By Dr. Abdul Wahid
Many people will be searching for answers as to why these riots have happened. But the default position from Whitehall is that this is all down to a specific group of feckless youth and their neglectful parents; and whilst in the long-run this underclass needs addressing, the short term response is a ‘Sun-pleasing’, ‘Mail-friendly’ approach to ‘bang ‘em up and throw away the key’. If they weren’t quite so hostile to Islam, some of the newspapers might be pressing for Cameron to introduce Islamic punishments for the rioters.
When Cameron made his speech addressing the riots he said he wanted to “build an ownership society in which everyone feels they have a stake”.
Yet this is simply impossible when large sections of the public see rank hypocrisy from the political class.
In recent years, it was the sight of MPs looting Plasma screen TVs, laptops, second homes etc that sickened the public. But most of the MPs got off very lightly.
There was certainly no ‘zero tolerance’ approach to the MPs who flipped homes and claimed thousands on false expenses. A cursory glance at the expenses records of the current Cabinet is proof enough of this.
Bankers and hedge-fund managers made fortunes from reckless trading, destroy the financial system, walk away with their profits, and let the taxpayers take up the losses. Which of them has been up in front of a magistrate?
Tabloid newspapers, it has been revealed, routinely paid the police for stories – the same police that are supposed to enforce the law on rioters and looters.
The same newspapers cared little for the law when they broke into voicemail accounts – yet the same papers condemn the breaking into shops.
The hypocrisy becomes all the more obvious when we hear that someone once convicted for arson as a teenager is now Deputy Prime Minister; and his boss – David Cameron – is asked questions about his presence at a Bullingdon club function where a restaurant window was smashed in an act of criminal damage.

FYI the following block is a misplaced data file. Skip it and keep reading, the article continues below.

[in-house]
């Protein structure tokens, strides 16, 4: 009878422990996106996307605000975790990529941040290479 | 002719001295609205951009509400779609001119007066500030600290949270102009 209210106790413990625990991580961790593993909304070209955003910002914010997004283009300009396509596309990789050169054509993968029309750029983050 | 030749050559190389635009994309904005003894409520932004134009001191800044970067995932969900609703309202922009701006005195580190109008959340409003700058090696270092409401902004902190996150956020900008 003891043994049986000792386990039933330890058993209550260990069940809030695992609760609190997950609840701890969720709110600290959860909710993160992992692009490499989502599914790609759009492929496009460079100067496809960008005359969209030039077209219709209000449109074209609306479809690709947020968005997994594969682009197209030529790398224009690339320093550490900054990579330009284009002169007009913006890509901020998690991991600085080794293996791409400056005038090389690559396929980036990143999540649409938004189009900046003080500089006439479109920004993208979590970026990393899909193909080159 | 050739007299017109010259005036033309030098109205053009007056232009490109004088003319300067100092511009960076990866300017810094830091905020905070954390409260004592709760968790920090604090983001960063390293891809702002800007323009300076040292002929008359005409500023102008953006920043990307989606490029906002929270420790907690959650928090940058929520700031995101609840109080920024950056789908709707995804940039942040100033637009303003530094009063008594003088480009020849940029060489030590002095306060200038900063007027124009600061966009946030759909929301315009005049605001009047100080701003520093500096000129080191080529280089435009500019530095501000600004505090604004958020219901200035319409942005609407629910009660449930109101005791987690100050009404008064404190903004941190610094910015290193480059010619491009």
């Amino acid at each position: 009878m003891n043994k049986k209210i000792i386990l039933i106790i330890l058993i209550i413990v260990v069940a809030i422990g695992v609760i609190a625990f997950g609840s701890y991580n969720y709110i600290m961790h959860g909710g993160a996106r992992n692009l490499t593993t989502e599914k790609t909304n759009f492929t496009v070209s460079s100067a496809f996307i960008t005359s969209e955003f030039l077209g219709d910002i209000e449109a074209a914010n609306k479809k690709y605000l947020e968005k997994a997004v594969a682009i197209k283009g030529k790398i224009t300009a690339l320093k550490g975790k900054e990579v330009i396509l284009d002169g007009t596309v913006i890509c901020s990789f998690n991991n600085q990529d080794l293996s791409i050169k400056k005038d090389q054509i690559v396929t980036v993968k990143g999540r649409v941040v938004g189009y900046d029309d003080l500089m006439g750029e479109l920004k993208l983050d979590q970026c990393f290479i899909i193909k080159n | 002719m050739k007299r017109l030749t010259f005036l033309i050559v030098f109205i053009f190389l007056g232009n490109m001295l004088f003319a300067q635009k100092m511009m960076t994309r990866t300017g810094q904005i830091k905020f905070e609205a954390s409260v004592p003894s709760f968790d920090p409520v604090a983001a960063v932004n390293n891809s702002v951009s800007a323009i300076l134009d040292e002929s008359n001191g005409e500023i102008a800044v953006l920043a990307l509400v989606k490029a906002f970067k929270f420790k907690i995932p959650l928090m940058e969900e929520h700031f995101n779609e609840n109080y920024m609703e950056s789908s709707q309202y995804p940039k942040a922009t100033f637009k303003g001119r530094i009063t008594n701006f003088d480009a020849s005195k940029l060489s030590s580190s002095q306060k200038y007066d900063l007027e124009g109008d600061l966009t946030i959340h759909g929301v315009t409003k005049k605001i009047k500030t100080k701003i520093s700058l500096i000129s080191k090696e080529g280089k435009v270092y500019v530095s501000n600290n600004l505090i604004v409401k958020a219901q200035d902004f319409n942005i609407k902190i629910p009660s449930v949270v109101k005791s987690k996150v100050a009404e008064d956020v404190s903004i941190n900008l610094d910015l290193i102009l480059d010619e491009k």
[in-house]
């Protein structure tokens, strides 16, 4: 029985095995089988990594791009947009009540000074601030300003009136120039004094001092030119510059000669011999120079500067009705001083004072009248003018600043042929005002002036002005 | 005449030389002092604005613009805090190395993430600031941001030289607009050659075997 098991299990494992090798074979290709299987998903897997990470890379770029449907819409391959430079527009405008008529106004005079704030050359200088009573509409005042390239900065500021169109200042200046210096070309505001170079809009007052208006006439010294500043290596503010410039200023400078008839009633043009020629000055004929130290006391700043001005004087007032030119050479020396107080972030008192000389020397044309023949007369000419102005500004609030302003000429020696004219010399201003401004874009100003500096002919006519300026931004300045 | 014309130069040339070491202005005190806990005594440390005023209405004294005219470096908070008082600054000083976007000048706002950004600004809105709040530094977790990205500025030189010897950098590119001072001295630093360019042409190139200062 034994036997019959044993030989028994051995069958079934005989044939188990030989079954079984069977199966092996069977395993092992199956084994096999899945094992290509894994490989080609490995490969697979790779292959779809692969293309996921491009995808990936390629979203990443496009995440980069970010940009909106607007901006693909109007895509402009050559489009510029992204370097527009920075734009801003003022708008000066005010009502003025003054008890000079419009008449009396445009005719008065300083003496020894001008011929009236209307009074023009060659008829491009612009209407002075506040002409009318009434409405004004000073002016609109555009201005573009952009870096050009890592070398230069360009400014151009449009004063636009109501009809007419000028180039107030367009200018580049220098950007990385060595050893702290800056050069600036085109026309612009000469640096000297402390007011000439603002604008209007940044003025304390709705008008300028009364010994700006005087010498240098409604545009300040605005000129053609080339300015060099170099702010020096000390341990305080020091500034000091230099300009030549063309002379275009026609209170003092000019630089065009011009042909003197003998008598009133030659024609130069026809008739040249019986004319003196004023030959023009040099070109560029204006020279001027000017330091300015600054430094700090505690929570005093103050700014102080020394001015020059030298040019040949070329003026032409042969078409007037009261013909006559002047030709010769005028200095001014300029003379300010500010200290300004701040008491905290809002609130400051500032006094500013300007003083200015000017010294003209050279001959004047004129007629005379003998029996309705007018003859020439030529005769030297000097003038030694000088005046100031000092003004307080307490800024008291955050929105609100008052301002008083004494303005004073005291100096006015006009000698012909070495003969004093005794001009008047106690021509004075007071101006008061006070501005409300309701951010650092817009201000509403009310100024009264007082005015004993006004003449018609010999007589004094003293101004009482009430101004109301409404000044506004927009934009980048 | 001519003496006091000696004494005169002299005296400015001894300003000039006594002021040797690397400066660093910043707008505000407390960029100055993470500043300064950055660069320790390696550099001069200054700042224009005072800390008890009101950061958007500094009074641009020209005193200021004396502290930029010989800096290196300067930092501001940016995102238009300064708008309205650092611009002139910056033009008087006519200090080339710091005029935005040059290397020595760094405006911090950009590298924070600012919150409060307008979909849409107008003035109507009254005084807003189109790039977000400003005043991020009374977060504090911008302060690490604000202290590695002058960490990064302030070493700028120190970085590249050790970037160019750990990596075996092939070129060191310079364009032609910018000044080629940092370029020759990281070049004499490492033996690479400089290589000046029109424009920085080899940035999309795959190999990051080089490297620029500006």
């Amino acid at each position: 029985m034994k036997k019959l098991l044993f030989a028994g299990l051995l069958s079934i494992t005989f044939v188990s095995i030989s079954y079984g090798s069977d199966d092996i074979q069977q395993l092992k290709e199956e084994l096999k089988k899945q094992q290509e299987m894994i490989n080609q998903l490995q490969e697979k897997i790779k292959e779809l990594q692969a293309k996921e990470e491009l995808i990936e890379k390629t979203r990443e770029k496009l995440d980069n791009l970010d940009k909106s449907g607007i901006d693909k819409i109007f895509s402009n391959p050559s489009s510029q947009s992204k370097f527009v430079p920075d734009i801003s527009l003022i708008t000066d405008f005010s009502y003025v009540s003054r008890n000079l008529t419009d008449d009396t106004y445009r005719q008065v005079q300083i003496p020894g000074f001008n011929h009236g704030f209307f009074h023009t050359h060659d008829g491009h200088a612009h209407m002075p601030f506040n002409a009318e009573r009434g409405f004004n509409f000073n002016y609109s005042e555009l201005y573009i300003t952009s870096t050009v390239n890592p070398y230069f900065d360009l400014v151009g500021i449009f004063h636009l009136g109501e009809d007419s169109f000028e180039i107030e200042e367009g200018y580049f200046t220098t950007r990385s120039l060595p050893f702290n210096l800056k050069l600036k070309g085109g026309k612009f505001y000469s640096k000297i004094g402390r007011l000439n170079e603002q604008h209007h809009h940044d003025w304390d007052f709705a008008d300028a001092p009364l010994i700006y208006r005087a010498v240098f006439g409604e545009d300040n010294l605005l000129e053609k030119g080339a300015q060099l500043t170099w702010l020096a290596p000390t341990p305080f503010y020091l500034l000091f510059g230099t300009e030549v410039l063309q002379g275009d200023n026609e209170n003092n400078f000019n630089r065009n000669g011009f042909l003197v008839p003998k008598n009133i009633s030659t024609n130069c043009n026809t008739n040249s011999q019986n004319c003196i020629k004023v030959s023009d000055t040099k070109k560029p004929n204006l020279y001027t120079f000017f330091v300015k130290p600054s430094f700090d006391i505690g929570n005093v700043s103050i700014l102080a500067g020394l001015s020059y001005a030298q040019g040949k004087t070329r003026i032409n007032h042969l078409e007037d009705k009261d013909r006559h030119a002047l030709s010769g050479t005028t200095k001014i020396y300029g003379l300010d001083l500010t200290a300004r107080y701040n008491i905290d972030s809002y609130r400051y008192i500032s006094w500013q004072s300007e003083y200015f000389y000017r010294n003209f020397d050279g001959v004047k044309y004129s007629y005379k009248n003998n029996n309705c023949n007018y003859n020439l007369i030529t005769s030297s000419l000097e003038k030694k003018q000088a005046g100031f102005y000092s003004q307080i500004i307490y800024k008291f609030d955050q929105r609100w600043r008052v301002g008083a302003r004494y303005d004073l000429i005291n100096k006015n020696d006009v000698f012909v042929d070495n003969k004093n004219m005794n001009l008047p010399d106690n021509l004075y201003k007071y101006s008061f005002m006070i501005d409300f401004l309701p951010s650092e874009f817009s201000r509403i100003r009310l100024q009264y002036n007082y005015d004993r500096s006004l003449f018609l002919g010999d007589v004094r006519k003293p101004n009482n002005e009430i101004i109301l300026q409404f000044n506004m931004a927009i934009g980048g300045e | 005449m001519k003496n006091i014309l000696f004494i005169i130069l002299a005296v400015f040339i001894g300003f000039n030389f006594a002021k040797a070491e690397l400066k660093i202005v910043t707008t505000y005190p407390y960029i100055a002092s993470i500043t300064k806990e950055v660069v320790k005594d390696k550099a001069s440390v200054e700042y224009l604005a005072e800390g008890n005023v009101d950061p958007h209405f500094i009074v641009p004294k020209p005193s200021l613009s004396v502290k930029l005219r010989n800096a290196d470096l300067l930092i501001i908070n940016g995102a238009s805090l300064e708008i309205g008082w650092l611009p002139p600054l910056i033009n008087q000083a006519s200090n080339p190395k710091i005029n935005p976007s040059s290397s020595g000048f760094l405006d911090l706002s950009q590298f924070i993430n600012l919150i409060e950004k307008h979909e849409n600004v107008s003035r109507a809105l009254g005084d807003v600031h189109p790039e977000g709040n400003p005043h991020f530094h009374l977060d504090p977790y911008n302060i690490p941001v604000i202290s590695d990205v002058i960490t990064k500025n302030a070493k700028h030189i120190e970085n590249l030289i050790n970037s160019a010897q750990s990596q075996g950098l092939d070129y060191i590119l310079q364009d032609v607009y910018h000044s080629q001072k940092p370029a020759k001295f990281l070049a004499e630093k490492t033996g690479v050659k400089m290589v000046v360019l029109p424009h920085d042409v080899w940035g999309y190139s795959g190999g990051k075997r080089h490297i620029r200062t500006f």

People are left with a feeling that there is one law for the rich and another for the poor – and that is no a way to make people feel part of society.
The attitude of the political class resembles this remark written by Shelley in 1812:
“The rich grind the poor into abjectness & then complain that they are abject!”
The elite make policies that widen the gap between rich and poor in society, and market base values for corporate profit – and then complain that they are feckless, feral and amoral.
The Prophet [peace be upon him] once became upset when asked to excuse a rich and prominent person from a crime they had committed. He told people ‘nations before you were destroyed’ because they exacted punishments on the weak but let the powerful off – and that no one, not even his own closest family, should be above the law.
That is the standard of a civilised society; one in which people would genuinely feel they had a stake.
Dr. Abdul Wahid is a regular contributor to New Civilisation. He is currently the Chairman of the UK-Executive Committee of Hizb ut-Tahrir in Britain.